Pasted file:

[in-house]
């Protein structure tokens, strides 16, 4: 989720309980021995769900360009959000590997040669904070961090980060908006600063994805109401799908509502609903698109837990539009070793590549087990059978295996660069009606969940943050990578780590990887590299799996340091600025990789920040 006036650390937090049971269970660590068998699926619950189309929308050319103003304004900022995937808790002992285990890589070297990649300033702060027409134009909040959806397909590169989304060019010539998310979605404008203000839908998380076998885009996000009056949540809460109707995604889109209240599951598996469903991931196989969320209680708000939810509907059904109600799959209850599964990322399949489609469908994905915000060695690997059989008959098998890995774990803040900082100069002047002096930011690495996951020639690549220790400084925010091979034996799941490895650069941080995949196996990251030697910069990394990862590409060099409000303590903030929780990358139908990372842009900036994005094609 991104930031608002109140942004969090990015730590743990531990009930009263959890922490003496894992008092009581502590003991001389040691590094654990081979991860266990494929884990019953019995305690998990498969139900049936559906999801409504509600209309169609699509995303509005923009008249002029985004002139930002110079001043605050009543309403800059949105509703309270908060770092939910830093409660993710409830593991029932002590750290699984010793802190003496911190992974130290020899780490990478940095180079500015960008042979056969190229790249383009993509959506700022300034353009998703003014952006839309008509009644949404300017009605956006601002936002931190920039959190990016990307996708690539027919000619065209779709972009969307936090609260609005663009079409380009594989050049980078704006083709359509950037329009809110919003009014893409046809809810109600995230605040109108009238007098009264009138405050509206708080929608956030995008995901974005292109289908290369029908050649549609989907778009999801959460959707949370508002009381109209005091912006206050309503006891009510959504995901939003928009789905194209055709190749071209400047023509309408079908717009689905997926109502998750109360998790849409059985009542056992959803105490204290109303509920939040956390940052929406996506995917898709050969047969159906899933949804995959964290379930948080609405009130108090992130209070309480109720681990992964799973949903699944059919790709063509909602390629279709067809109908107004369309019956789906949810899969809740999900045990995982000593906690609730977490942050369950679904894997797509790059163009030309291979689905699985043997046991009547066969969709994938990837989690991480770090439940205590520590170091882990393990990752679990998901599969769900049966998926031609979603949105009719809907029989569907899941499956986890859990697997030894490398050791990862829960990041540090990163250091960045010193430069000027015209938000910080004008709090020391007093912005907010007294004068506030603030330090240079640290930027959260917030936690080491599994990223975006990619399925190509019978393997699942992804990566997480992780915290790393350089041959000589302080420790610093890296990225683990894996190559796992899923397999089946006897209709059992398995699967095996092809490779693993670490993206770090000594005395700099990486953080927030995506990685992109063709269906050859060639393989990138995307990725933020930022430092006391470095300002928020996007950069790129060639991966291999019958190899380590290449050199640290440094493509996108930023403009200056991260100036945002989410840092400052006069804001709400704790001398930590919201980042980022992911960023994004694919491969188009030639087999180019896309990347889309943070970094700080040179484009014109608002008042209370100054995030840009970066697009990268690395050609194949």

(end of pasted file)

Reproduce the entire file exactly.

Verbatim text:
[in-house]
């Protein structure tokens, strides 16, 4: 989720309980021995769900360009959000590997040669904070961090980060908006600063994805109401799908509502609903698109837990539009070793590549087990059978295996660069009606969940943050990578780590990887590299799996340091600025990789920040 006036650390937090049971269970660590068998699926619950189309929308050319103003304004900022995937808790002992285990890589070297990649300033702060027409134009909040959806397909590169989304060019010539998310979605404008203000839908998380076998885009996000009056949540809460109707995604889109209240599951598996469903991931196989969320209680708000939810509907059904109600799959209850599964990322399949489609469908994905915000060695690997059989008959098998890995774990803040900082100069002047002096930011690495996951020639690549220790400084925010091979034996799941490895650069941080995949196996990251030697910069990394990862590409060099409000303590903030929780990358139908990372842009900036994005094609 991104930031608002109140942004969090990015730590743990531990009930009263959890922490003496894992008092009581502590003991001389040691590094654990081979991860266990494929884990019953019995305690998990498969139900049936559906999801409504509600209309169609699509995303509005923009008249002029985004002139930002110079001043605050009543309403800059949105509703309270908060770092939910830093409660993710409830593991029932002590750290699984010793802190003496911190992974130290020899780490990478940095180079500015960008042979056969190229790249383009993509959506700022300034353009998703003014952006839309008509009644949404300017009605956006601002936002931190920039959190990016990307996708690539027919000619065209779709972009969307936090609260609005663009079409380009594989050049980078704006083709359509950037329009809110919003009014893409046809809810109600995230605040109108009238007098009264009138405050509206708080929608956030995008995901974005292109289908290369029908050649549609989907778009999801959460959707949370508002009381109209005091912006206050309503006891009510959504995901939003928009789905194209055709190749071209400047023509309408079908717009689905997926109502998750109360998790849409059985009542056992959803105490204290109303509920939040956390940052929406996506995917898709050969047969159906899933949804995959964290379930948080609405009130108090992130209070309480109720681990992964799973949903699944059919790709063509909602390629279709067809109908107004369309019956789906949810899969809740999900045990995982000593906690609730977490942050369950679904894997797509790059163009030309291979689905699985043997046991009547066969969709994938990837989690991480770090439940205590520590170091882990393990990752679990998901599969769900049966998926031609979603949105009719809907029989569907899941499956986890859990697997030894490398050791990862829960990041540090990163250091960045010193430069000027015209938000910080004008709090020391007093912005907010007294004068506030603030330090240079640290930027959260917030936690080491599994990223975006990619399925190509019978393997699942992804990566997480992780915290790393350089041959000589302080420790610093890296990225683990894996190559796992899923397999089946006897209709059992398995699967095996092809490779693993670490993206770090000594005395700099990486953080927030995506990685992109063709269906050859060639393989990138995307990725933020930022430092006391470095300002928020996007950069790129060639991966291999019958190899380590290449050199640290440094493509996108930023403009200056991260100036945002989410840092400052006069804001709400704790001398930590919201980042980022992911960023994004694919491969188009030639087999180019896309990347889309943070970094700080040179484009014109608002008042209370100054995030840009970066697009990268690395050609194949």